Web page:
5. Are there any channels that are strictly dedicated to investor relations?
The original strategy was to help increase awareness of our overall business.  We wanted to broaden our message and increase awareness about our company to all key audiences which includes potential partners, investors and customers.  As stated in our release by our CEO, Don Danks “Leveraging digital media and implementing this strategic communication program provides shareholders and clients access to NPDT’s most recent developments, technology solutions, and a roadmap for revenue growth.  Digital and Social media are becoming powerful tools for branding and supporting sales efforts.  We intend to make a consistent and serious commitment to utilizing the power of the medium, benefiting our shareholders.”

Our corporate Facebook page is a great forum to connect with a Digital Strategist who is one degree away from the decision makers of the company. We are committed to providing our investors with whatever information we can release about the business.

6. Is there any interaction on any of the social networks with retail or institutional shareholders?
We have shareholder inquiries mainly on Facebook.  We also have a few who DM me on Twitter. They normally always follow up with a phone call, as it is hard to address questions in 140 characters.

7. What prompted you to formally press release your digital strategy and social media program now?
There are several reasons why we issued a press release regarding our digital strategy and social media program now:

The company has really ramped up over the course of the year. We have transitioned from a R&D company to one with tangible products and are now in full sales mode.  As we have press released our progress, we now have sufficient content to share over social channels by providing links from our website which has increased visitors.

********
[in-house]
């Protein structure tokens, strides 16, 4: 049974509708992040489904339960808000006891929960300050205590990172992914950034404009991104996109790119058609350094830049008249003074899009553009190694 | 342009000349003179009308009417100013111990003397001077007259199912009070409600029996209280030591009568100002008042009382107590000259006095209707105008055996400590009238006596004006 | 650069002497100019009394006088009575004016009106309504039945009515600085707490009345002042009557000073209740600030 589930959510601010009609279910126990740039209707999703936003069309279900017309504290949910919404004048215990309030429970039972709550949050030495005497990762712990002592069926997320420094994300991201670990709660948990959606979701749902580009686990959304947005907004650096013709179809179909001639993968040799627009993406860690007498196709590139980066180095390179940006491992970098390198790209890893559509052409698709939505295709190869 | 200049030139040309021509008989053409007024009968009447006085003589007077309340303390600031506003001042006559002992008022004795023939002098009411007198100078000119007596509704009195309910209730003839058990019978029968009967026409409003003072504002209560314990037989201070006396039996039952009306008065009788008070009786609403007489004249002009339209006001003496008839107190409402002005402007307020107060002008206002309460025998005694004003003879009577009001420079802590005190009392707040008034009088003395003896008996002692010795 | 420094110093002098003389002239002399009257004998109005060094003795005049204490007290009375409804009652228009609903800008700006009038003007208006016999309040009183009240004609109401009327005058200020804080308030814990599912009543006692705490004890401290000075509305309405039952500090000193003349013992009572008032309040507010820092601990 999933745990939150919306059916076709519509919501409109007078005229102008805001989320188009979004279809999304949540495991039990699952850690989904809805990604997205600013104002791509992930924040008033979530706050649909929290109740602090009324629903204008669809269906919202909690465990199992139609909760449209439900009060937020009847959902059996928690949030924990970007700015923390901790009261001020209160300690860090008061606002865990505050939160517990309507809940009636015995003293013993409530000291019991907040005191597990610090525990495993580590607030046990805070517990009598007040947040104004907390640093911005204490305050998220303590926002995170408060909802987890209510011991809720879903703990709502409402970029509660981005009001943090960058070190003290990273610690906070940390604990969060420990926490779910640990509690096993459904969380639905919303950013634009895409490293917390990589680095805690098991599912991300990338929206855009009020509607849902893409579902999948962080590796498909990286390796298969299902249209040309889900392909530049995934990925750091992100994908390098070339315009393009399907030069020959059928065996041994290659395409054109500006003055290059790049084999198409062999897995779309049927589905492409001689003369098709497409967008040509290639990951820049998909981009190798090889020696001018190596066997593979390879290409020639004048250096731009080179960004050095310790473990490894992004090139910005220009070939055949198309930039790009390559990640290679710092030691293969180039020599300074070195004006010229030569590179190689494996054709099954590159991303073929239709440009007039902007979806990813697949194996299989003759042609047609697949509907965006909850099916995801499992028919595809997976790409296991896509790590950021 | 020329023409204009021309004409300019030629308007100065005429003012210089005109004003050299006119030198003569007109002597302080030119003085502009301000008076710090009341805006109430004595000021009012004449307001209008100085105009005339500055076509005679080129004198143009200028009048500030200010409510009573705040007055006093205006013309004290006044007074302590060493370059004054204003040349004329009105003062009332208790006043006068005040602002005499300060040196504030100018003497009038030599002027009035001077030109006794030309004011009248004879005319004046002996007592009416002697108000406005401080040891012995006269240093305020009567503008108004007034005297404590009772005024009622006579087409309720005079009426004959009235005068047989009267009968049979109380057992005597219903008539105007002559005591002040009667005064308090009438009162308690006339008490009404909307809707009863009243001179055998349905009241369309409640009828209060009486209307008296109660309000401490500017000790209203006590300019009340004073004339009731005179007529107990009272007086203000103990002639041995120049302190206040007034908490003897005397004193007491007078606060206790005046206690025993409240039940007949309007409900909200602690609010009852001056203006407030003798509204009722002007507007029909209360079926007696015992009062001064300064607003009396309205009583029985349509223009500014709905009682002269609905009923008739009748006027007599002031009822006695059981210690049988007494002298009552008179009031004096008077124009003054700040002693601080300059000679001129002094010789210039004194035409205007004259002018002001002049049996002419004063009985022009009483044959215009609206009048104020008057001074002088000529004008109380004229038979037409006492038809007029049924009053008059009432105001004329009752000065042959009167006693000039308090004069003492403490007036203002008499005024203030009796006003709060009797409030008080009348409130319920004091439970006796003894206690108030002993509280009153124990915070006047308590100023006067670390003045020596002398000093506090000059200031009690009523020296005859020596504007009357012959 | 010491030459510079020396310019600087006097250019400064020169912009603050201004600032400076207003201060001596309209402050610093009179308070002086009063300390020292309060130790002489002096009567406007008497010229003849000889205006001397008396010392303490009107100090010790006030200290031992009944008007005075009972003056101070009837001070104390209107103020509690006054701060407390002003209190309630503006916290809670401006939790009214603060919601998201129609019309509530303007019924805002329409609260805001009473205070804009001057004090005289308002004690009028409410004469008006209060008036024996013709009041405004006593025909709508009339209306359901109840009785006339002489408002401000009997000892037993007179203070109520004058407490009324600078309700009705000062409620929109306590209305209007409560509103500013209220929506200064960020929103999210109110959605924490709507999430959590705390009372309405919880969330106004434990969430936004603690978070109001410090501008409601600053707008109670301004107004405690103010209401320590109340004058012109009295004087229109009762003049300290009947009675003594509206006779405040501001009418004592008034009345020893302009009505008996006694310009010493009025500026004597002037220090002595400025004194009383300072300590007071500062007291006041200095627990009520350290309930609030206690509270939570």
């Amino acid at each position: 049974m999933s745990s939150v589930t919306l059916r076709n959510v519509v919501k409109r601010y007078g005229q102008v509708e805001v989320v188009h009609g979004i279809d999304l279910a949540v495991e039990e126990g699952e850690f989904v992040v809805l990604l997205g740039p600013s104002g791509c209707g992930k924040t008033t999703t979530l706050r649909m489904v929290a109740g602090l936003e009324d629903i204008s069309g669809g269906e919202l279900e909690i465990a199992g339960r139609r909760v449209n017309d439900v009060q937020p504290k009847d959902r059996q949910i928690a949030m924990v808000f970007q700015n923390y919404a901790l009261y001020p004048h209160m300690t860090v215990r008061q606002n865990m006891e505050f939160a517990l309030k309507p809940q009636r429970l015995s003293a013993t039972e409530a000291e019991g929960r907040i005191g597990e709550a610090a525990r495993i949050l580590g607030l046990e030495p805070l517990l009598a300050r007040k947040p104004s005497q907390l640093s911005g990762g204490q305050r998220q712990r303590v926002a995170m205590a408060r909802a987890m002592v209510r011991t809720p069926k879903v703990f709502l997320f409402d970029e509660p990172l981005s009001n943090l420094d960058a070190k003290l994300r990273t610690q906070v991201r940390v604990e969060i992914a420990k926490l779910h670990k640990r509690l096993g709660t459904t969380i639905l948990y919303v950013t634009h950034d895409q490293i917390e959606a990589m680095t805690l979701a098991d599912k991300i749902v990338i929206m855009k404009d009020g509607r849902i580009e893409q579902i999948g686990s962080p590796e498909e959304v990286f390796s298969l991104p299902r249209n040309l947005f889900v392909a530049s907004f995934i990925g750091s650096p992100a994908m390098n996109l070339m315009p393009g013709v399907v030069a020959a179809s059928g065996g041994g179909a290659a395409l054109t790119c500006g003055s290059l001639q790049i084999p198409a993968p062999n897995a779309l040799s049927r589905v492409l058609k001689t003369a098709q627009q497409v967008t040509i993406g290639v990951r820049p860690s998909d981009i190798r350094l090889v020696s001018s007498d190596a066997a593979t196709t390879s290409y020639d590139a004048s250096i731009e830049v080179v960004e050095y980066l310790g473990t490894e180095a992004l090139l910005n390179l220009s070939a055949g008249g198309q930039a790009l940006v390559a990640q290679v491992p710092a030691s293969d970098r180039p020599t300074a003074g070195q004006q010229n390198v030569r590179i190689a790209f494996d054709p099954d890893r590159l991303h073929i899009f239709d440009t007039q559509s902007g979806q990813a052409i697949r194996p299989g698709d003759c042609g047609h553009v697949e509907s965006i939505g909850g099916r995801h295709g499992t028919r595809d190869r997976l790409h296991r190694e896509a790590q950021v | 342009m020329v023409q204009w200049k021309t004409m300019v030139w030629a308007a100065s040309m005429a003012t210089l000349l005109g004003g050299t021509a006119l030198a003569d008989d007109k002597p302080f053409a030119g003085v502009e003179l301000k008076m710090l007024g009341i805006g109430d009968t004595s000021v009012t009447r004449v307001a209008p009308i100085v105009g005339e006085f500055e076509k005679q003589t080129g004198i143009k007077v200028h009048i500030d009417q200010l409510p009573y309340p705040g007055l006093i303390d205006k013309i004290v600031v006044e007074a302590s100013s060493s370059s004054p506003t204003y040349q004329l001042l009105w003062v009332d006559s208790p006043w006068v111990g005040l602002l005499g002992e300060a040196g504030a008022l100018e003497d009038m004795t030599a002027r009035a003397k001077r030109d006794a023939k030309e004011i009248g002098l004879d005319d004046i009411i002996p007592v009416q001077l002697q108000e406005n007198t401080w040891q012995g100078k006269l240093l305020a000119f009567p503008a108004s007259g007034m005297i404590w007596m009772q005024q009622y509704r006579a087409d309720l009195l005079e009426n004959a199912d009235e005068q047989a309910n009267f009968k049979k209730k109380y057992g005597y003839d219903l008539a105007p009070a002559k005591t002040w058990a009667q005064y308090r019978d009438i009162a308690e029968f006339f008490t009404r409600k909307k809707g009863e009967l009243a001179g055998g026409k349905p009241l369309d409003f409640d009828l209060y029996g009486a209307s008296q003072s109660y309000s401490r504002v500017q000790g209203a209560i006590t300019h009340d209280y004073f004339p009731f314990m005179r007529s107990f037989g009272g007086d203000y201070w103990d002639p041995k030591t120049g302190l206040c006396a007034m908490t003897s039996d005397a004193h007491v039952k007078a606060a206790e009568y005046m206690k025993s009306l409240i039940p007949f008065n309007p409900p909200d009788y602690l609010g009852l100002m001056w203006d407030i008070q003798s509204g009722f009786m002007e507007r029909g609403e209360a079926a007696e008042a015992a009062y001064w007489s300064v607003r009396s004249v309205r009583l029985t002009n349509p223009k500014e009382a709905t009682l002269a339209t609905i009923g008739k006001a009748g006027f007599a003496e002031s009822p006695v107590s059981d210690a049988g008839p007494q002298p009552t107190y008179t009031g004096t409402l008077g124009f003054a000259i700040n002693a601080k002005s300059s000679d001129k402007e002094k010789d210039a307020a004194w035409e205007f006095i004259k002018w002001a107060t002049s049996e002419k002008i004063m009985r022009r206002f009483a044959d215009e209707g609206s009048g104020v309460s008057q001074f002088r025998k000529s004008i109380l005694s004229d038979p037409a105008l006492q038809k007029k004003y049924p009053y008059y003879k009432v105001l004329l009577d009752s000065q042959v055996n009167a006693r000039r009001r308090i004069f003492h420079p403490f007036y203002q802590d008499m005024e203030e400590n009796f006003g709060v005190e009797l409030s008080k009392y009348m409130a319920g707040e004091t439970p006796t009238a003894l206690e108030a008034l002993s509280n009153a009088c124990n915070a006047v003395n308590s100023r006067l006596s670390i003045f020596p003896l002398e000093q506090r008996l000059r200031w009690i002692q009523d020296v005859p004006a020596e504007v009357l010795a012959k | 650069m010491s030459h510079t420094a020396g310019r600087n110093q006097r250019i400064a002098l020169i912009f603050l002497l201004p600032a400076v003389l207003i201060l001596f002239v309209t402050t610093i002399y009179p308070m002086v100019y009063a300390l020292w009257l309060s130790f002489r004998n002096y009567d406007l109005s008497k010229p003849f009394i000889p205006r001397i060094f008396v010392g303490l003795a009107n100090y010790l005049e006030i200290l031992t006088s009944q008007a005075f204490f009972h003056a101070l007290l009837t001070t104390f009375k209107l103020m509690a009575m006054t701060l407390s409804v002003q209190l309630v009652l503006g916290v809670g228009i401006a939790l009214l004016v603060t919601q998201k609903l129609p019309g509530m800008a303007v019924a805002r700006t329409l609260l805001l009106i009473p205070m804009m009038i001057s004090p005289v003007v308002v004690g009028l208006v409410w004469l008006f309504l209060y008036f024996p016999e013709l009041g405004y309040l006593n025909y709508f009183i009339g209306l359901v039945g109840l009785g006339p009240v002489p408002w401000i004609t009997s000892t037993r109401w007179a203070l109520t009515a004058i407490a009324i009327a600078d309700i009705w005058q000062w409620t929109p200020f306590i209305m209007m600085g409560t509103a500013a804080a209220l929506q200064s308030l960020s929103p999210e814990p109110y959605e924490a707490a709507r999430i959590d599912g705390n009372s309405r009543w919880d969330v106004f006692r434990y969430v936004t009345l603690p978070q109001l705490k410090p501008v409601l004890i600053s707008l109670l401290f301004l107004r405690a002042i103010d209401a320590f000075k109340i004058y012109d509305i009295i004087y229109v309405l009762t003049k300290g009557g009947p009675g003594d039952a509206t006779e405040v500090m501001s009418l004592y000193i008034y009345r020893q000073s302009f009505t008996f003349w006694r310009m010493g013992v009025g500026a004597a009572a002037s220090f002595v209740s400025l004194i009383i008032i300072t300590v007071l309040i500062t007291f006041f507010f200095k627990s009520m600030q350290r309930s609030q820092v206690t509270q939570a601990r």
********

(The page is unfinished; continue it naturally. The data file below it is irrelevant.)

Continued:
We also wanted to make sure we understood our company’s technological capabilities, our audience and the channels we are using first. In the beginning we did a lot of listening in the social communities and wanted to balance the company voice to ensure we were conveying the right messages.

Further, since launching the program in October of last year, we have put together a Digital Strategy Team. Each team member specializes in areas of social media that best suits their backgrounds and skills. We are solely concerned with ROI which we dub “Return on Interaction” with increased awareness of the company. You never know what relationships could be cultivated in the social business networks.

Lastly, we have a unique business that is not yet two years old. For a technology company, we are progressing very fast.  As such, I posted the following YouTube video that explains the functions of the strategtically located offices around the globe: 


Of note, we do all of our videos in-house like the one above. It takes relatively little time and is very cost-effective!

8. What other channels have you adopted over the course of the year?
We recently added a Posterous account where we post press releases and provide news about the business and background information on our products:


We don’t have a lot of comments on there yet, but we have had 6,913 views since adding the account in May of this year.

9. Any advice for other public companies of the value of using social media?
I can’t speak for all public companies because each company is in a specific industry and has their own specific vision and goals, but I do know this. Followers of social networks really appreciate the personal connection they have with a public company when a representative personally addresses a question, or concern they have. We feel that it is important to accurately, and promptly respond to all inquiries that pertain to the business and employees of NDT. We are actively asking for NDT followers to voice their questions and ideas about the business, or technology on our networks so we provide them with what they want to see. We want our audience to know that we are working not only for NDT, but also for our shareholders.